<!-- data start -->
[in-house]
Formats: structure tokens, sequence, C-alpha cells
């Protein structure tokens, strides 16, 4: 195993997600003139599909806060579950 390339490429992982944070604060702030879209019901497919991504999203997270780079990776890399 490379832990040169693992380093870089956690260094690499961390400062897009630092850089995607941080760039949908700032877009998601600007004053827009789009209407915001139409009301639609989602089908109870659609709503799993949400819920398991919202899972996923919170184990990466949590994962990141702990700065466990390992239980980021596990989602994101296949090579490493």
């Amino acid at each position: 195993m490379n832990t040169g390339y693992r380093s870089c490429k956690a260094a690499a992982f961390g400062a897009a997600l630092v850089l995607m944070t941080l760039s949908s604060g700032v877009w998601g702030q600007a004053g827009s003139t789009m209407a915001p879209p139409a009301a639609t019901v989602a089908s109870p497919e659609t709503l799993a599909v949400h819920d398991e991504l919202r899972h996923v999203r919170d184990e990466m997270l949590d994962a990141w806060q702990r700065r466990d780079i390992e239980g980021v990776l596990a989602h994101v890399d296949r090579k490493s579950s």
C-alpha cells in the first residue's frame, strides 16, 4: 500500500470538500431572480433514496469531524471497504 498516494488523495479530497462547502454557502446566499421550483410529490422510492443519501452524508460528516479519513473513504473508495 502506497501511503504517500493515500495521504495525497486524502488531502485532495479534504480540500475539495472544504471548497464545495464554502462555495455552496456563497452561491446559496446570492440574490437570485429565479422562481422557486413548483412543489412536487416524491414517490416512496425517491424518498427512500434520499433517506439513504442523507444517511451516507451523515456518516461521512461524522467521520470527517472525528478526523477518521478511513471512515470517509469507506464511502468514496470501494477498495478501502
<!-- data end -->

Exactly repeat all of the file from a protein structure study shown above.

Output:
[in-house]
Formats: structure tokens, sequence, C-alpha cells
């Protein structure tokens, strides 16, 4: 195993997600003139599909806060579950 390339490429992982944070604060702030879209019901497919991504999203997270780079990776890399 490379832990040169693992380093870089956690260094690499961390400062897009630092850089995607941080760039949908700032877009998601600007004053827009789009209407915001139409009301639609989602089908109870659609709503799993949400819920398991919202899972996923919170184990990466949590994962990141702990700065466990390992239980980021596990989602994101296949090579490493």
């Amino acid at each position: 195993m490379n832990t040169g390339y693992r380093s870089c490429k956690a260094a690499a992982f961390g400062a897009a997600l630092v850089l995607m944070t941080l760039s949908s604060g700032v877009w998601g702030q600007a004053g827009s003139t789009m209407a915001p879209p139409a009301a639609t019901v989602a089908s109870p497919e659609t709503l799993a599909v949400h819920d398991e991504l919202r899972h996923v999203r919170d184990e990466m997270l949590d994962a990141w806060q702990r700065r466990d780079i390992e239980g980021v990776l596990a989602h994101v890399d296949r090579k490493s579950s």
C-alpha cells in the first residue's frame, strides 16, 4: 500500500470538500431572480433514496469531524471497504 498516494488523495479530497462547502454557502446566499421550483410529490422510492443519501452524508460528516479519513473513504473508495 502506497501511503504517500493515500495521504495525497486524502488531502485532495479534504480540500475539495472544504471548497464545495464554502462555495455552496456563497452561491446559496446570492440574490437570485429565479422562481422557486413548483412543489412536487416524491414517490416512496425517491424518498427512500434520499433517506439513504442523507444517511451516507451523515456518516461521512461524522467521520470527517472525528478526523477518521478511513471512515470517509469507506464511502468514496470501494477498495478501502